In court documents Beck stated that he was away from Philadelphia during this period from 1810 to 1812.


Soldier in the War of 1812

Martin R. Delany (1812-85) was a historian, journalist, abolitionist, Harvard graduate, physician, and judge. He was the first African American commissioned a major in the Army and widely considered America’s first African American Nationalist, the forerunner of Marcus Garvey, Paul Robeson, and Malcolm X. In his role as historian he wrote and published “one of the most important books to be written by a free African American in the nineteenth century.”

In his seminal work, “The Condition, Elevation, Emigration and Destiny of the Colored People of the United States,” Delany writes of the response and participation of Philadelphia African Americans to the call to arms (picks and shovels actually) by the Reverends Richard Allen and Absalom Jones. With the looming threat of invasion by the British on Philadelphia, the Engineer Corps of the U.S. Army requested assistance from the citizens of Philadelphia in erecting ramparts or breastwork on the west side of the Schuylkill near Gray’s Ferry. The African American community’s response was robust. Primary sources (government documents) do not exist for an official register or list of names for the company of men that responded. Estimates of their numbers range from 1,000 to 2,500. However, Delaney reports from Federal court documents (see footnote # 3) and possibly from oral histories, that Ignatius Beck was one of the “Black Warriors” or “Black Pioneers” of 1812. He would have been approximately 38 years of age.


The Stansbury Case

By 1839, William Stansbury had been an acquaintance of Ignatius Beck for almost 30 years. Stansbury helped Beck moved his furniture into the St. Mary’s Street tenement back in 1810 and on occasion was paid to haul wood up to his apartment and perhaps perform other small jobs. Whereas Beck chose to work out of his home, Stansbury held various jobs on the wharves of the Delaware waterfront. Again, unlike Beck, he was born free in New Bedford, Massachusetts; like Beck, he was one of the African American Philadelphians to join in building the breastworks over the Schuylkill during the War of 1812.

In January of 1839, Mr. Stansbury was “seized in the streets of Philadelphia” by the notorious slave catcher George F. Alberti and accused of being a fugitive, a runaway slave who 23 years previously escaped his Prince George’s County enslavement. Mr. Stansbury’s case was quickly taken up by The Pennsylvania Abolition Society and two highly experience attorneys, Charles Gilpin and David Paul Brown, were charged with defending Mr. Stansbury.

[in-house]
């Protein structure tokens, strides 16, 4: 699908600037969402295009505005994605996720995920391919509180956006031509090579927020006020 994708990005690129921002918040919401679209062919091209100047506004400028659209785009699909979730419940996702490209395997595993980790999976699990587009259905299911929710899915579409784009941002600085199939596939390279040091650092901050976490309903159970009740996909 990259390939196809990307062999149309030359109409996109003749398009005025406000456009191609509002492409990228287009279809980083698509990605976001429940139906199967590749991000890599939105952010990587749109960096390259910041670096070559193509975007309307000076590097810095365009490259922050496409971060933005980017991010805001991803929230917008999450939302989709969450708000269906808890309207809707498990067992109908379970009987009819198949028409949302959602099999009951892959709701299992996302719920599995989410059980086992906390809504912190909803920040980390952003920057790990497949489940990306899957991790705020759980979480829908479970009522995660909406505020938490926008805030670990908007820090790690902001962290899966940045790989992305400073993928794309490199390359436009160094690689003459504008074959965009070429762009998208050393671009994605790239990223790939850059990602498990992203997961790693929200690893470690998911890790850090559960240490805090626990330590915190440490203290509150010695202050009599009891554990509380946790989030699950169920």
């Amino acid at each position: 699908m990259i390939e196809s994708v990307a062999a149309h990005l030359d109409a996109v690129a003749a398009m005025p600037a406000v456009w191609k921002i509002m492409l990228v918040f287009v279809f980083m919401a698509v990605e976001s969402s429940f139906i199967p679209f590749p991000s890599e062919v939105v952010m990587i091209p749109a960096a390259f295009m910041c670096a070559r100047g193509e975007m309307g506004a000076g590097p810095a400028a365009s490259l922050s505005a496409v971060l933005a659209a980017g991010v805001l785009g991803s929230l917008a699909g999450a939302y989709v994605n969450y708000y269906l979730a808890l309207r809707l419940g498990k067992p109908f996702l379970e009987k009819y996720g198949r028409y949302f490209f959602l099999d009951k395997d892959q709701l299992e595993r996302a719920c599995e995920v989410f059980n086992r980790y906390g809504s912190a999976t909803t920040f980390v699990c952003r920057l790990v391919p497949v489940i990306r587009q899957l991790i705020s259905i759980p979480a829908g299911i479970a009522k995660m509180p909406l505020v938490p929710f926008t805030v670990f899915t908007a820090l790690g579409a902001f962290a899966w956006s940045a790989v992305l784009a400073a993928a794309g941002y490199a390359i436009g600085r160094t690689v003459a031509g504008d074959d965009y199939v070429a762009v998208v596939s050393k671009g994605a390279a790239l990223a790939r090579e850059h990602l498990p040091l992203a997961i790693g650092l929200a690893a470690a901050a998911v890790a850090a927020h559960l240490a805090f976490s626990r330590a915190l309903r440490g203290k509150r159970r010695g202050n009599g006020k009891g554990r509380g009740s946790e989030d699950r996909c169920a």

In a landmark case tried before Judge Joseph Hopkinson of the United States District Court for Eastern Pennsylvania in Philadelphia Ignatius Beck was the key witness for the defense. The trial beginning on 31 January 1839 and ending in March of the same year ended with Judge Hopkinson finding that William Stansbury was a freeman and not a fugitive slave. In his ruling, Hopkins stated that Beck was “a very important witness” who was submitted to a “very severe cross-examination” and showed himself to be “respectable in his appearance and demeanor, and unimpeached by a whisper against his veracity or general character.” Ignatius Beck was 65 years of age.


The Citizen

For the next 10 years Beck was employed as a rope maker, chimney sweep, master sweep and a dealer of unspecified material. He would serve his community, church and race well. He would be witness to numerous riots and acts of racial and ethnic violence on and around St. Mary’s Street. Perhaps that is why he moved his family to within sight of Independence Hall and rented the rear of a building at 198 South 5th Street hoping for a more peaceful existence. The area in the 19th century was made up of a diverse group that produced manufactured good as compared to the 18th century when it was a neighborhood of artisans. There were devastating fires in 1851 and 1855 that probably destroyed where the Beck’s had resided. What was built over that land was eventually torn down by bulldozers in 1959 to make way for Independence Mall.

He died on October 14, 1849 at 75 years of age from Tuberculosis. His family asked friends to attend his funeral at the Beck home, 31 Barclay Street (now Delancey Street) bears 6th and Spruce Streets.  City directories do not show him listed in business for the last several years of his life. He is buried on Queen Street in the Bethel Burying Ground.